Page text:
The transition to ICD-10 will occur on 10-1-15. ICD-10 requires a higher degree of specificity to correctly code orthopedic and hand injures. In this example, it would be important to document where and how the injury occurred and whether alcohol was a contributing factor. The precise location of the fracture, including which hand, which finger, and which phalange are all needed for accurate coding of the encounter.
In this example, it would be better for the ED physician to diagnose “open, displaced fracture of right 5th metacarpal bone.”
The ED coder would assign the following ICD-10 diagnosis codes:
S62.336B (Displaced fracture of the neck of fifth metacarpal bone, right hand, initial visit for open fracture)
S61.451A (Open bite of right hand, initial encounter) to describe the mechanism of injury.
For the Evaluation & Management service, the coder would also assign a CPT code such as 99284.
For additional information on ICD-10 coding for emergency medicine, visit the ACEP Reimbursement page at http://www.acep.org/content.aspx?id=28754.
With passage of the Medicare Access and CHIP Reauthorization Act of 2015 it is official that ICD-10 CM will become a reality October 1st 2015. This is a huge deal for your billing company, hospital, payer contracts and you.
ICD-10 CM is an updated and expanded diagnosis coding system that will replace ICD-9.
At the very least, every clinician working in the ED will need to know how to document in an ICD-10 CM friendly manner. ICD-10 CM requires more specificity and details than ICD-9. Trauma and injuries make up a significant percentage of the new ICD-10 CM codes with laterality (left right upper and lower) now essential elements of the chart.
ICD-10 CM is ultimately tied to hospital and professional reimbursement; hence you also may be at risk for increased denials, charts deemed incomplete and an unhappy hospital CEO.
Here is a list of things you need to do now:
Identify your current systems and work processes that use ICD-9.
Diagnosis ICD coding is not just used for the final diagnoses, but is also used to justify ED testing such as CT scans, EKGs and lab tests. How does your current documentation system assign codes to diagnostics that you ordered? Although ED docs rarely order outpatient testing, be sure that your order form includes ICD-10 codes.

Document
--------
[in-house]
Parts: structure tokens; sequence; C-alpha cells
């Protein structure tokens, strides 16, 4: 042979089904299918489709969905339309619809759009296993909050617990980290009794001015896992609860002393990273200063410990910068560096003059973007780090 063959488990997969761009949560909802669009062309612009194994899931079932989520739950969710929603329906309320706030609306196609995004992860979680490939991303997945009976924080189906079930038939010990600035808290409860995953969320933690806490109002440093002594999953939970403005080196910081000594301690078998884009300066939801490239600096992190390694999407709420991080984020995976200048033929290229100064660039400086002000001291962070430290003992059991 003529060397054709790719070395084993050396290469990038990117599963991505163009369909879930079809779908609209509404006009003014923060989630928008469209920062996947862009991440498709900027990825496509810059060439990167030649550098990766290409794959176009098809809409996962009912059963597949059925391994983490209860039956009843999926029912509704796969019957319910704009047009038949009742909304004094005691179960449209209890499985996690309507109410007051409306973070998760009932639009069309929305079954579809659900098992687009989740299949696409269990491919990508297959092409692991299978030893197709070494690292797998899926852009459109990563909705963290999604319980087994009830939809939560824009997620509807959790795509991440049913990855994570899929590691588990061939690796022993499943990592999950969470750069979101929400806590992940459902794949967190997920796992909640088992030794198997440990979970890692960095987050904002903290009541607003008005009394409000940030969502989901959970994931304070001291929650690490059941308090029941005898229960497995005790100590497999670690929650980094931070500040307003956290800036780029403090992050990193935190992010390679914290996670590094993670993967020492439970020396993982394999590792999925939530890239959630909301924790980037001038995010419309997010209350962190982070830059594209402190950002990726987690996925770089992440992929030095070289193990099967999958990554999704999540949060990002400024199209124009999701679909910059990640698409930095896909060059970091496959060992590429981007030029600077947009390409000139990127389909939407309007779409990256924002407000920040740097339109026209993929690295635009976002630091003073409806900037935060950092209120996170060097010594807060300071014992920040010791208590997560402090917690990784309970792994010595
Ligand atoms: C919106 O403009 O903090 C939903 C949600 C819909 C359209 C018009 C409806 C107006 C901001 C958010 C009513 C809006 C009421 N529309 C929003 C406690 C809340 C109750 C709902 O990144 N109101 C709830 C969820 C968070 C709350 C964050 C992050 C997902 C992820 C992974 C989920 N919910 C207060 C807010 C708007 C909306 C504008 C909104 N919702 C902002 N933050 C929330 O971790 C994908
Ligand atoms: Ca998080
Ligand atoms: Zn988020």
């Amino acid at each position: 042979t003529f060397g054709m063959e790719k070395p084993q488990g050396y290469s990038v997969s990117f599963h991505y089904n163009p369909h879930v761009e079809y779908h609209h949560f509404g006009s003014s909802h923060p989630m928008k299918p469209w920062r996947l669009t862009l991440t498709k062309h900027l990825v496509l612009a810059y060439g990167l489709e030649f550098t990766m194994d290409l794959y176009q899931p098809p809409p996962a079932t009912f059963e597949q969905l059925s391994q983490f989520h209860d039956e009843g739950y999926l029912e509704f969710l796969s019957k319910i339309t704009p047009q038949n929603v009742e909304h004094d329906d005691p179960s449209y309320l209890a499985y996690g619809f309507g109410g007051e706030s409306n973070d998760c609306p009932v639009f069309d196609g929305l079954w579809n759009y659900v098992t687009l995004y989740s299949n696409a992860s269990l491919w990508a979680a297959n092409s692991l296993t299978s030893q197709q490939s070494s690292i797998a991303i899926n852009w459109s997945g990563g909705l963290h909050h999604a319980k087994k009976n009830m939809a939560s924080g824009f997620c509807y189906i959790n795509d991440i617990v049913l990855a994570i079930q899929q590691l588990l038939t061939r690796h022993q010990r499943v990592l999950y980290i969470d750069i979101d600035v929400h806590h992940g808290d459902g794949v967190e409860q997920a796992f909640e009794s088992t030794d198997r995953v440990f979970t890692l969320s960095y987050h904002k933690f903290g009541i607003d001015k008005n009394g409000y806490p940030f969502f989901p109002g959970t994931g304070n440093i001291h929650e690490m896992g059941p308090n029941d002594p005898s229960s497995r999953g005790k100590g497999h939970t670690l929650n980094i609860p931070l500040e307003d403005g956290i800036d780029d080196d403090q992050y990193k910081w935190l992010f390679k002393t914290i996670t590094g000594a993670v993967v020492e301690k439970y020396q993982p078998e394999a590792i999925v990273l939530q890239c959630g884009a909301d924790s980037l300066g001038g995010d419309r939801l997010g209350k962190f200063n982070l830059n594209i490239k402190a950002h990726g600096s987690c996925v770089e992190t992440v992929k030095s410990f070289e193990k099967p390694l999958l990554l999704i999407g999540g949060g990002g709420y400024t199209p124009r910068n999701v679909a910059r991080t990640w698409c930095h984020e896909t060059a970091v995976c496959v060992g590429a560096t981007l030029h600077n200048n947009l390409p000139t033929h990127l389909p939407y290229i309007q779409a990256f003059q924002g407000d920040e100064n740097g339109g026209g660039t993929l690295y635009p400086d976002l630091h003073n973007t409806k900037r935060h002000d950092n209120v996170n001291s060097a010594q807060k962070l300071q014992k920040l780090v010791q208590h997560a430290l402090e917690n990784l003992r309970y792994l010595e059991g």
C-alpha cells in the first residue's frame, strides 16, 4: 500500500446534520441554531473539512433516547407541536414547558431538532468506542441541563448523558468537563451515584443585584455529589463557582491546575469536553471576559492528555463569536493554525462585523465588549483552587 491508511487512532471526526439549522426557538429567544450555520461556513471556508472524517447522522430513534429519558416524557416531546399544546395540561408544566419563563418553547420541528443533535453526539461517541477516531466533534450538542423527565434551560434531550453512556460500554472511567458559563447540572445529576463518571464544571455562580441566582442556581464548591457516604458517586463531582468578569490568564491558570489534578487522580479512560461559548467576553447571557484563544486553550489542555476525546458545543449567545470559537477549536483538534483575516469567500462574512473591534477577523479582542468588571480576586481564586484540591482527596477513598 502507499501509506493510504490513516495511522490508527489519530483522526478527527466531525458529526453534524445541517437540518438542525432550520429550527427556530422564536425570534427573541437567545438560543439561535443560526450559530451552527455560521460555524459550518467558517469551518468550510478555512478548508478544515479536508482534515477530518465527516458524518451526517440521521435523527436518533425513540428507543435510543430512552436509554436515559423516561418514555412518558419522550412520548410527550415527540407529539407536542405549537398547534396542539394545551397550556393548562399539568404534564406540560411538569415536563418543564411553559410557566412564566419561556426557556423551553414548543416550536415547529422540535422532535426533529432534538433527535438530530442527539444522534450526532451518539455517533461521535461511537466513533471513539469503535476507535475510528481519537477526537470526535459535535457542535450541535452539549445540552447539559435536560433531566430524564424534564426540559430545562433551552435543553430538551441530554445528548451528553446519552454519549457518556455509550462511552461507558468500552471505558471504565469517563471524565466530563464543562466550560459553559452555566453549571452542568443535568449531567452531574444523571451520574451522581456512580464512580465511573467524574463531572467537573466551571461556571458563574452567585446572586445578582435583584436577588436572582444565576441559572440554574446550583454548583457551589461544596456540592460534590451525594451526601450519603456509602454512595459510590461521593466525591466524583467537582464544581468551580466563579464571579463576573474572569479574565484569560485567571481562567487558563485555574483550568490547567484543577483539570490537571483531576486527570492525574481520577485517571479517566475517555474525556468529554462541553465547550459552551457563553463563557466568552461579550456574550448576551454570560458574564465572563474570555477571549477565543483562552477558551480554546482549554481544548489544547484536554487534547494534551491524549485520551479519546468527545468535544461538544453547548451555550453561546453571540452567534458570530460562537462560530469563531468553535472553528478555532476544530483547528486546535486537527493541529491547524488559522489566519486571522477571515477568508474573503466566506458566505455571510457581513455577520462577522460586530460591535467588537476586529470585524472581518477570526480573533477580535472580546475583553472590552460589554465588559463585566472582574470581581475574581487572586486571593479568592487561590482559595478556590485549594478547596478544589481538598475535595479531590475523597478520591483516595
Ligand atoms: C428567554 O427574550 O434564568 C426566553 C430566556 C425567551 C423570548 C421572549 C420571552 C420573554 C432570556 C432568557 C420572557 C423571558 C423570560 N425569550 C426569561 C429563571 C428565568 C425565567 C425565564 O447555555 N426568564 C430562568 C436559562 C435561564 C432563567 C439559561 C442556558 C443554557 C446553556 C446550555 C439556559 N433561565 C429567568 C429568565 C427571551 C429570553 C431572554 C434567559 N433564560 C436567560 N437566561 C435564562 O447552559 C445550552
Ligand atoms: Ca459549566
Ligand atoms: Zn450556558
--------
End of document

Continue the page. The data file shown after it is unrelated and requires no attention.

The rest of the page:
ED Professional Billing
Who is doing your professional billing? How are they going to implement ICD-10 CM? How are they conducting their internal and external validation testing?
Get to know your coder
Coder feedback will be critical. Try to develop a professional rapport with your coding staff such that they feel uninhibited to ask clarifying questions. Now might be a good time to buy the coding staff a large box of cookies.
ED Nurse documentation
Can you make your nurse triage note and nursing documentation more ICD-10 friendly? Consider prompts for external cause of injury, geographic location of injury and mechanism of injury. Documentation of laterality, left right and upper and lower now needs to be clearly documented.
Yes, once again physician productivity may go down. Perhaps your group is on the tipping point for the employment of scribes or extenders. ICD-10 may make such a decision more clear cut.
Randomly select 10-20 charts and ask your coders to code the charts via ICD-10 CM. This should provide a baseline to allow for individual provider education.
To help Emergency Physicians prepare for this change to ICD10, ACEP will be providing ICD-10 documentation tips and insights for the busy ED physician. You can find these resources in several locations, including:
ACEP’s monthly magazine, The Official Voice of Emergency Medicine, is planning articles in the months leading up to October 2015. Written by physicians, for physicians, news about ICD-10 will be specific to EM practice.
ACEP’s home page will include the latest updates, and an ongoing list of resources will be added to the Reimbursement section of the site. Currently, you can find clinical examples, an information paper and an ICD-10-CM manual.
EM Today Newsletter
ACEP partners with Bulletin Health Care to bring the latest health care news each morning from Monday through Friday. Included within EM Today is news and events specific to ACEP. Updates and links to the latest articles on ICD-10 will be included in this newsletter.
Each Saturday, a roundup of the week is delivered with ACEP partner, Multi-View. Also sprinkled throughout the newsletter are briefs specific to ACEP and emergency medicine. ICD-10 news will be included here.
ACEP has an active following on social media. Here are the outlets for information about ICD-10 to be disseminated through ACEP’s membership.